Stephen J.LurieMD, PhD, Senior EditorIndividualAuthor
To the Editor: Dr Hirsch and colleagues1 concluded that "Prevalence of peripheral arterial
disease (PAD) is high, yet the physician awareness of the diagnosis is relatively
low." Consequently, "underdiagnosis of PAD in primary care practice may be
a barrier to effective secondary prevention of the high ischemic cardiovascular
risk factors associated with PAD." The authors suggest that a simple ankle-brachial
index (ABI) measurement using a Doppler device in office-based practice would
identify a large number of patients with previously unrecognized PAD. The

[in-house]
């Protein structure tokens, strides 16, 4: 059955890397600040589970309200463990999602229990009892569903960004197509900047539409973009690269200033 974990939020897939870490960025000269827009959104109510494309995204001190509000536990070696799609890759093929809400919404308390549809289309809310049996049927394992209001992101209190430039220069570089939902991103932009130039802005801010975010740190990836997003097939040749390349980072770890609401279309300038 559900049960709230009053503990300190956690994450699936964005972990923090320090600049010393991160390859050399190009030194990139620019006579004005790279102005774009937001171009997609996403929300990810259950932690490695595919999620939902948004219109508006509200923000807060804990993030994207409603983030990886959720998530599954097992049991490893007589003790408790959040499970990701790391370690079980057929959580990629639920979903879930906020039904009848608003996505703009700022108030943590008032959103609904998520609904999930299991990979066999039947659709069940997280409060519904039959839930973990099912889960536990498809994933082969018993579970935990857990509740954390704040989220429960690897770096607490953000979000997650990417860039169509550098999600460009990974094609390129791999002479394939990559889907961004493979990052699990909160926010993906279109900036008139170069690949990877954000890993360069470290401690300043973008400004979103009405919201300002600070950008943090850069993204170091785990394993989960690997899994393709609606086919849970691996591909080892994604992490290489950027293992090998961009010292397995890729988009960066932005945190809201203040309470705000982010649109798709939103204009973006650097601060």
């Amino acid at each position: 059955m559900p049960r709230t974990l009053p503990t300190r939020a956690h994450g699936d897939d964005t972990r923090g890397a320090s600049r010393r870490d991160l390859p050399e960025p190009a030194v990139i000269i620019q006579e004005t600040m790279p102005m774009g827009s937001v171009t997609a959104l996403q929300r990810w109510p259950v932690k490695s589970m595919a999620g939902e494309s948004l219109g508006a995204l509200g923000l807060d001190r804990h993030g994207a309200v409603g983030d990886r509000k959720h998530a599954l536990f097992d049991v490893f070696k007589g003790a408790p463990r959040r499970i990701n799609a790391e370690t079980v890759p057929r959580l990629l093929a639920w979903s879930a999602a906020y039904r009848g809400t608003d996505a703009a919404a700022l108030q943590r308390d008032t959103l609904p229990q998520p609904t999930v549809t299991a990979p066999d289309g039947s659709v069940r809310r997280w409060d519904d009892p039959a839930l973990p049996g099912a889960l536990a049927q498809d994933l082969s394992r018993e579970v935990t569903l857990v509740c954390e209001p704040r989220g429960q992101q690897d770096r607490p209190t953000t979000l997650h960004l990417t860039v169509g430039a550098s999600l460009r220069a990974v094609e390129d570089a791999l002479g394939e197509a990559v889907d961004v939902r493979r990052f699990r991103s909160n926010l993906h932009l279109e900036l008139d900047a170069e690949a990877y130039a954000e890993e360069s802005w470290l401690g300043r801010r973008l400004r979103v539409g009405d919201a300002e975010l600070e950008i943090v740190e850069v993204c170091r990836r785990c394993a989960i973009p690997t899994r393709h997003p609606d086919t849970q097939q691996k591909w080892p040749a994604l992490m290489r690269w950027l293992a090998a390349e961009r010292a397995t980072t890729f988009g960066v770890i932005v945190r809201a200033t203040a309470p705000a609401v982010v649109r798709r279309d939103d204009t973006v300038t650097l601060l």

authors make no mention, however, of the findings of the clinical examination,
such as the state of the pulses, auscultation, postural color changes, etc.
The inexperienced physician might thereby infer that physical examination
is not necessary or perhaps unreliable and that Doppler examination is the
mainstay of diagnosis for PAD.
Gaylis H. Diagnosis and Treatment of Peripheral Arterial Disease. JAMA. 2002;287(3):313-316. doi:10.1001/jama.287.3.313